Energy China Secures Solar Project Contracts In The Philippines

Representational image. Credit: Canva

As the Philippines intensifies its efforts to achieve its green energy objectives, a Chinese company is set to initiate the construction of two additional solar projects in Luzon.


China Energy Engineering Group Co., Ltd. (Energy China) announced in a press release that it has entered into eight cooperation agreements, including general contracts for two solar projects. These projects include a 304-megawatt solar power plant in Bolo, Labrador, Pangasinan, and a 49.50-MW Shizen Palauig Solar PV project in Zambales. These agreements were formalized during the Belt and Road CEO Conference in Beijing on October 17.


In addition to the Philippine projects, Energy China also signed agreements for 30 other projects with a total value exceeding USD 10 billion, spanning 20 countries such as Uzbekistan, the United Arab Emirates, Greece, Russia, and Saudi Arabia. These projects encompass a range of industries, including solar and wind power, energy storage, gas power plants, power transmission and transformation, data centers, real estate construction, highways, natural gas, and chemical engineering.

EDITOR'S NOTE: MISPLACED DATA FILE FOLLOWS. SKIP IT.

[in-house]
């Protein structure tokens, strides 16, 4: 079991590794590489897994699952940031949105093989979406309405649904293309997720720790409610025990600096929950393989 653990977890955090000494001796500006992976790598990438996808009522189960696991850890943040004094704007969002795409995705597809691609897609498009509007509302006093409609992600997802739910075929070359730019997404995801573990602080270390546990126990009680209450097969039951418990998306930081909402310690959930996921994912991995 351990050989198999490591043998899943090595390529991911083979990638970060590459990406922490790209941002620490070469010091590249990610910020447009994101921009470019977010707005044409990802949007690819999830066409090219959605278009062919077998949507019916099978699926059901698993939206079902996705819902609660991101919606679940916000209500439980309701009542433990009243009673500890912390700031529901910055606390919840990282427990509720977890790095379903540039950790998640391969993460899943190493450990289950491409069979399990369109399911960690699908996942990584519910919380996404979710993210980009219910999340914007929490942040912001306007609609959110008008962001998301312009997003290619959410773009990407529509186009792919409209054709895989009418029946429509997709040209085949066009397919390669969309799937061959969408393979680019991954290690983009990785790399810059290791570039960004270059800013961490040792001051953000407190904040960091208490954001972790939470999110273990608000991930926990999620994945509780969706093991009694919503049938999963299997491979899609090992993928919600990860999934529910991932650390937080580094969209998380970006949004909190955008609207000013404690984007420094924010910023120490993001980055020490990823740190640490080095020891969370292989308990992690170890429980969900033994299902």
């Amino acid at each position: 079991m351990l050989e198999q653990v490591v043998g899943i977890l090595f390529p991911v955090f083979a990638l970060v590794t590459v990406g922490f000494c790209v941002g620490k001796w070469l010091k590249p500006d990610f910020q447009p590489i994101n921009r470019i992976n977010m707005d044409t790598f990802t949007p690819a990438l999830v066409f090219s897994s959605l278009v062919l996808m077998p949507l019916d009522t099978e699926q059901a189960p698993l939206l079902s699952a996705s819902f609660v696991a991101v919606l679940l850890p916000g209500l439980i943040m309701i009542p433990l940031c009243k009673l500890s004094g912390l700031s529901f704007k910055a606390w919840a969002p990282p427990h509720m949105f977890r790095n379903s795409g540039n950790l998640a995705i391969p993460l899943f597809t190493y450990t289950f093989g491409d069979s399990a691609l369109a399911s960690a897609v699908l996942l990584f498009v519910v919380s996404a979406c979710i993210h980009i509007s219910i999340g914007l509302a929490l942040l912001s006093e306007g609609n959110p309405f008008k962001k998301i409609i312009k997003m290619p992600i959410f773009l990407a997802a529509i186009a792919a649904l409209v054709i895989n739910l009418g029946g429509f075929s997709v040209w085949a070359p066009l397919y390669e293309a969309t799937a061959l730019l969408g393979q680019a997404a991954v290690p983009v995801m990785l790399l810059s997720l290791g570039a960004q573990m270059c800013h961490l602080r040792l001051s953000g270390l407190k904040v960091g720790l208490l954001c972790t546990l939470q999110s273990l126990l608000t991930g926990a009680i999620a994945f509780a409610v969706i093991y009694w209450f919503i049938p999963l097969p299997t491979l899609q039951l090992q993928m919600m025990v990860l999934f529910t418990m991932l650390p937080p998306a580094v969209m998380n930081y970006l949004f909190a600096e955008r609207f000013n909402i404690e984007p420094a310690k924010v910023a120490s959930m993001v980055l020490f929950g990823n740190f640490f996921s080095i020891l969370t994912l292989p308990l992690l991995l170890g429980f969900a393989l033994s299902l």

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As a leading provider of energy and power solutions globally, Energy China has positioned itself as a key participant, advocate, and beneficiary of the Belt and Road Initiative (BRI). Over the past five years, the company has signed agreements with partners from BRI member countries, including the Philippines, with a combined value exceeding RMB 500 billion (PHP 3.8 trillion).

Energy China has invested in and designed numerous “green” projects that have positively impacted local communities, contributing to high-quality BRI cooperation.

Chen Jiping, the General Manager of Energy China’s subsidiary, China Power Engineering Consulting Group Co., emphasized the Philippines’ substantial potential in renewable energy (RE). He noted that the country possesses abundant wind and solar energy resources that are yet to be fully harnessed.

The Philippines has set ambitious goals for renewable energy, aiming to have a 35% share in the power mix by 2030 and 50% by 2040, as highlighted in President Ferdinand R. Marcos Jr.’s second State of the Nation Address in July.

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